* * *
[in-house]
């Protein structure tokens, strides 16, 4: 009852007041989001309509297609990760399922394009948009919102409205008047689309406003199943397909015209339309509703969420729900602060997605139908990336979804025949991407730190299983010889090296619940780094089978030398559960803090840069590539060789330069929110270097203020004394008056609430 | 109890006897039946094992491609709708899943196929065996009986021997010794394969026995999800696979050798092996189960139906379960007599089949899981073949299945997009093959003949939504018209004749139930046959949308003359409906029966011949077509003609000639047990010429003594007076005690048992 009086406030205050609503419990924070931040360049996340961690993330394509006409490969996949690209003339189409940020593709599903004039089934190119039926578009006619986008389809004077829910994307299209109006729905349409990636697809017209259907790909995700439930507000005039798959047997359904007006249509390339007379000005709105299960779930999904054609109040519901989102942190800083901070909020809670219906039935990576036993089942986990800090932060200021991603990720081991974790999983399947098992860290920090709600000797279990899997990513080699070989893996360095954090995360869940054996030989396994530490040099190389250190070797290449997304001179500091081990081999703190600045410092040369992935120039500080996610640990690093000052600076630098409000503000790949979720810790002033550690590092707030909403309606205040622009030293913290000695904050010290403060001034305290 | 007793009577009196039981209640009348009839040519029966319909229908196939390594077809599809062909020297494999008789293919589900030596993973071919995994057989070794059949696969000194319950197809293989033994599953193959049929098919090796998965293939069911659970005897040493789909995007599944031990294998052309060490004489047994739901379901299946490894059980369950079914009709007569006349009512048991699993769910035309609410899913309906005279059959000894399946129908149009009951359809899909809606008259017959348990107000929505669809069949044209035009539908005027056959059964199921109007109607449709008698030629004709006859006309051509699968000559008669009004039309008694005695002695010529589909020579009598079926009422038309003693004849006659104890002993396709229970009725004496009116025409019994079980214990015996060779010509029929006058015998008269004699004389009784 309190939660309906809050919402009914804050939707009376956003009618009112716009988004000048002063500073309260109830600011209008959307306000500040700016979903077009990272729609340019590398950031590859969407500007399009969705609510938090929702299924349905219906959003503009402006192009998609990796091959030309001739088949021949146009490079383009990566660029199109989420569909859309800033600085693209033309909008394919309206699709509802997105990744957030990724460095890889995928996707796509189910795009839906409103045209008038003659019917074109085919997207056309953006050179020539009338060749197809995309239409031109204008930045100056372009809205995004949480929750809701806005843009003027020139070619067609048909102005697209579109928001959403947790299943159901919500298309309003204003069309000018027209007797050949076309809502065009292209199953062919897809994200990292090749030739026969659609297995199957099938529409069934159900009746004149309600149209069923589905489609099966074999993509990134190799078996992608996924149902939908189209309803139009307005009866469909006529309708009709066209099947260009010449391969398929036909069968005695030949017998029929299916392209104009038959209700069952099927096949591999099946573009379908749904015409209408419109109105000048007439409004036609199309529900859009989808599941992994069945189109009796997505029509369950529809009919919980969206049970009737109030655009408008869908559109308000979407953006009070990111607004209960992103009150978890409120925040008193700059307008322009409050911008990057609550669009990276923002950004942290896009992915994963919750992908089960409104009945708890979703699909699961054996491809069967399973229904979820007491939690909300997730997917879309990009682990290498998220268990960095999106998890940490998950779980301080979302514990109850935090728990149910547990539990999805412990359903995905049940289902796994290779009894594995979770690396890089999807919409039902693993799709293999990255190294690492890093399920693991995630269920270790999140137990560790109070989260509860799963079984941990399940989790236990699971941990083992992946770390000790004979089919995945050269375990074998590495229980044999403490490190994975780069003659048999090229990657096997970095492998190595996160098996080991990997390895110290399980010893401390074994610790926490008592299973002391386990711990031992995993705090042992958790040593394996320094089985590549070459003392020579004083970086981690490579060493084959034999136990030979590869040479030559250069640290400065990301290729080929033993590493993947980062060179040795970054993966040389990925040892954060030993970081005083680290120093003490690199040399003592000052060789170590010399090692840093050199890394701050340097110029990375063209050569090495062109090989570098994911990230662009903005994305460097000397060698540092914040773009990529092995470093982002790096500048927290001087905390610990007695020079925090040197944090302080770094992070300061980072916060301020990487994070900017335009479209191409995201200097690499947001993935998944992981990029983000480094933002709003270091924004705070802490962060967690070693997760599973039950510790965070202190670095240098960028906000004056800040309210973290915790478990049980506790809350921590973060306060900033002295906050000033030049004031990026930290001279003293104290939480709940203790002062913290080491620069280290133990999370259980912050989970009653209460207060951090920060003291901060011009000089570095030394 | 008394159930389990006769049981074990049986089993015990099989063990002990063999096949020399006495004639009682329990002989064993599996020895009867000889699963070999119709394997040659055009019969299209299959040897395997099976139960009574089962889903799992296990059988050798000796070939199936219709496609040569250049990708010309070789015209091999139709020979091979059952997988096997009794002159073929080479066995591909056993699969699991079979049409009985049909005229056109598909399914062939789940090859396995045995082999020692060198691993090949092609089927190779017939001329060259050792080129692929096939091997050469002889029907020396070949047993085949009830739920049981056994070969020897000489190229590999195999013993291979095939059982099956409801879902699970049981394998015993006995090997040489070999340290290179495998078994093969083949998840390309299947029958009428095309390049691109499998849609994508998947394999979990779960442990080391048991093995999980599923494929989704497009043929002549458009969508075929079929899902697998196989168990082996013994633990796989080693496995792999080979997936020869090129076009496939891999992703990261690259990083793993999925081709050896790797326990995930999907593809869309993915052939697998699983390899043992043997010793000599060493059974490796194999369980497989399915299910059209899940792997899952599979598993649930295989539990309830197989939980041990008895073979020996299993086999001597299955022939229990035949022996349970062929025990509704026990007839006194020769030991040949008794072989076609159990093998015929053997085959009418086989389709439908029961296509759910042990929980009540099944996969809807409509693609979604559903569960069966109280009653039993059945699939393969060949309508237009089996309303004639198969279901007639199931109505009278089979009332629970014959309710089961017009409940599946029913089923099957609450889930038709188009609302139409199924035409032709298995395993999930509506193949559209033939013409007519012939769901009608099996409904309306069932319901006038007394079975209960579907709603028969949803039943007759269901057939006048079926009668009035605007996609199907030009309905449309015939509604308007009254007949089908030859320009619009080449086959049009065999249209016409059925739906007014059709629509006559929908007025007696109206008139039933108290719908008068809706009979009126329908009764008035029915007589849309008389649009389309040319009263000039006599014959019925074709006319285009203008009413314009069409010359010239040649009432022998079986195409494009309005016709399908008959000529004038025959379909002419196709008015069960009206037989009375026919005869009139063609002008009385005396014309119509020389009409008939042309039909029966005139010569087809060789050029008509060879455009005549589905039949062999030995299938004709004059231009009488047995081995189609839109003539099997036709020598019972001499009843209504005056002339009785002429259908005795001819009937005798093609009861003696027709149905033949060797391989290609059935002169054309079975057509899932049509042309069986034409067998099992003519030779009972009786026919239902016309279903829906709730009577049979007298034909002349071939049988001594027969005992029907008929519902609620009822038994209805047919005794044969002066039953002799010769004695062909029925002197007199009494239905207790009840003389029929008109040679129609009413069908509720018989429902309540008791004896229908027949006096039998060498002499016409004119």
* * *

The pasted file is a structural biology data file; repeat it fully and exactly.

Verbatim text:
[in-house]
């Protein structure tokens, strides 16, 4: 009852007041989001309509297609990760399922394009948009919102409205008047689309406003199943397909015209339309509703969420729900602060997605139908990336979804025949991407730190299983010889090296619940780094089978030398559960803090840069590539060789330069929110270097203020004394008056609430 | 109890006897039946094992491609709708899943196929065996009986021997010794394969026995999800696979050798092996189960139906379960007599089949899981073949299945997009093959003949939504018209004749139930046959949308003359409906029966011949077509003609000639047990010429003594007076005690048992 009086406030205050609503419990924070931040360049996340961690993330394509006409490969996949690209003339189409940020593709599903004039089934190119039926578009006619986008389809004077829910994307299209109006729905349409990636697809017209259907790909995700439930507000005039798959047997359904007006249509390339007379000005709105299960779930999904054609109040519901989102942190800083901070909020809670219906039935990576036993089942986990800090932060200021991603990720081991974790999983399947098992860290920090709600000797279990899997990513080699070989893996360095954090995360869940054996030989396994530490040099190389250190070797290449997304001179500091081990081999703190600045410092040369992935120039500080996610640990690093000052600076630098409000503000790949979720810790002033550690590092707030909403309606205040622009030293913290000695904050010290403060001034305290 | 007793009577009196039981209640009348009839040519029966319909229908196939390594077809599809062909020297494999008789293919589900030596993973071919995994057989070794059949696969000194319950197809293989033994599953193959049929098919090796998965293939069911659970005897040493789909995007599944031990294998052309060490004489047994739901379901299946490894059980369950079914009709007569006349009512048991699993769910035309609410899913309906005279059959000894399946129908149009009951359809899909809606008259017959348990107000929505669809069949044209035009539908005027056959059964199921109007109607449709008698030629004709006859006309051509699968000559008669009004039309008694005695002695010529589909020579009598079926009422038309003693004849006659104890002993396709229970009725004496009116025409019994079980214990015996060779010509029929006058015998008269004699004389009784 309190939660309906809050919402009914804050939707009376956003009618009112716009988004000048002063500073309260109830600011209008959307306000500040700016979903077009990272729609340019590398950031590859969407500007399009969705609510938090929702299924349905219906959003503009402006192009998609990796091959030309001739088949021949146009490079383009990566660029199109989420569909859309800033600085693209033309909008394919309206699709509802997105990744957030990724460095890889995928996707796509189910795009839906409103045209008038003659019917074109085919997207056309953006050179020539009338060749197809995309239409031109204008930045100056372009809205995004949480929750809701806005843009003027020139070619067609048909102005697209579109928001959403947790299943159901919500298309309003204003069309000018027209007797050949076309809502065009292209199953062919897809994200990292090749030739026969659609297995199957099938529409069934159900009746004149309600149209069923589905489609099966074999993509990134190799078996992608996924149902939908189209309803139009307005009866469909006529309708009709066209099947260009010449391969398929036909069968005695030949017998029929299916392209104009038959209700069952099927096949591999099946573009379908749904015409209408419109109105000048007439409004036609199309529900859009989808599941992994069945189109009796997505029509369950529809009919919980969206049970009737109030655009408008869908559109308000979407953006009070990111607004209960992103009150978890409120925040008193700059307008322009409050911008990057609550669009990276923002950004942290896009992915994963919750992908089960409104009945708890979703699909699961054996491809069967399973229904979820007491939690909300997730997917879309990009682990290498998220268990960095999106998890940490998950779980301080979302514990109850935090728990149910547990539990999805412990359903995905049940289902796994290779009894594995979770690396890089999807919409039902693993799709293999990255190294690492890093399920693991995630269920270790999140137990560790109070989260509860799963079984941990399940989790236990699971941990083992992946770390000790004979089919995945050269375990074998590495229980044999403490490190994975780069003659048999090229990657096997970095492998190595996160098996080991990997390895110290399980010893401390074994610790926490008592299973002391386990711990031992995993705090042992958790040593394996320094089985590549070459003392020579004083970086981690490579060493084959034999136990030979590869040479030559250069640290400065990301290729080929033993590493993947980062060179040795970054993966040389990925040892954060030993970081005083680290120093003490690199040399003592000052060789170590010399090692840093050199890394701050340097110029990375063209050569090495062109090989570098994911990230662009903005994305460097000397060698540092914040773009990529092995470093982002790096500048927290001087905390610990007695020079925090040197944090302080770094992070300061980072916060301020990487994070900017335009479209191409995201200097690499947001993935998944992981990029983000480094933002709003270091924004705070802490962060967690070693997760599973039950510790965070202190670095240098960028906000004056800040309210973290915790478990049980506790809350921590973060306060900033002295906050000033030049004031990026930290001279003293104290939480709940203790002062913290080491620069280290133990999370259980912050989970009653209460207060951090920060003291901060011009000089570095030394 | 008394159930389990006769049981074990049986089993015990099989063990002990063999096949020399006495004639009682329990002989064993599996020895009867000889699963070999119709394997040659055009019969299209299959040897395997099976139960009574089962889903799992296990059988050798000796070939199936219709496609040569250049990708010309070789015209091999139709020979091979059952997988096997009794002159073929080479066995591909056993699969699991079979049409009985049909005229056109598909399914062939789940090859396995045995082999020692060198691993090949092609089927190779017939001329060259050792080129692929096939091997050469002889029907020396070949047993085949009830739920049981056994070969020897000489190229590999195999013993291979095939059982099956409801879902699970049981394998015993006995090997040489070999340290290179495998078994093969083949998840390309299947029958009428095309390049691109499998849609994508998947394999979990779960442990080391048991093995999980599923494929989704497009043929002549458009969508075929079929899902697998196989168990082996013994633990796989080693496995792999080979997936020869090129076009496939891999992703990261690259990083793993999925081709050896790797326990995930999907593809869309993915052939697998699983390899043992043997010793000599060493059974490796194999369980497989399915299910059209899940792997899952599979598993649930295989539990309830197989939980041990008895073979020996299993086999001597299955022939229990035949022996349970062929025990509704026990007839006194020769030991040949008794072989076609159990093998015929053997085959009418086989389709439908029961296509759910042990929980009540099944996969809807409509693609979604559903569960069966109280009653039993059945699939393969060949309508237009089996309303004639198969279901007639199931109505009278089979009332629970014959309710089961017009409940599946029913089923099957609450889930038709188009609302139409199924035409032709298995395993999930509506193949559209033939013409007519012939769901009608099996409904309306069932319901006038007394079975209960579907709603028969949803039943007759269901057939006048079926009668009035605007996609199907030009309905449309015939509604308007009254007949089908030859320009619009080449086959049009065999249209016409059925739906007014059709629509006559929908007025007696109206008139039933108290719908008068809706009979009126329908009764008035029915007589849309008389649009389309040319009263000039006599014959019925074709006319285009203008009413314009069409010359010239040649009432022998079986195409494009309005016709399908008959000529004038025959379909002419196709008015069960009206037989009375026919005869009139063609002008009385005396014309119509020389009409008939042309039909029966005139010569087809060789050029008509060879455009005549589905039949062999030995299938004709004059231009009488047995081995189609839109003539099997036709020598019972001499009843209504005056002339009785002429259908005795001819009937005798093609009861003696027709149905033949060797391989290609059935002169054309079975057509899932049509042309069986034409067998099992003519030779009972009786026919239902016309279903829906709730009577049979007298034909002349071939049988001594027969005992029907008929519902609620009822038994209805047919005794044969002066039953002799010769004695062909029925002197007199009494239905207790009840003389029929008109040679129609009413069908509720018989429902309540008791004896229908027949006096039998060498002499016409004119």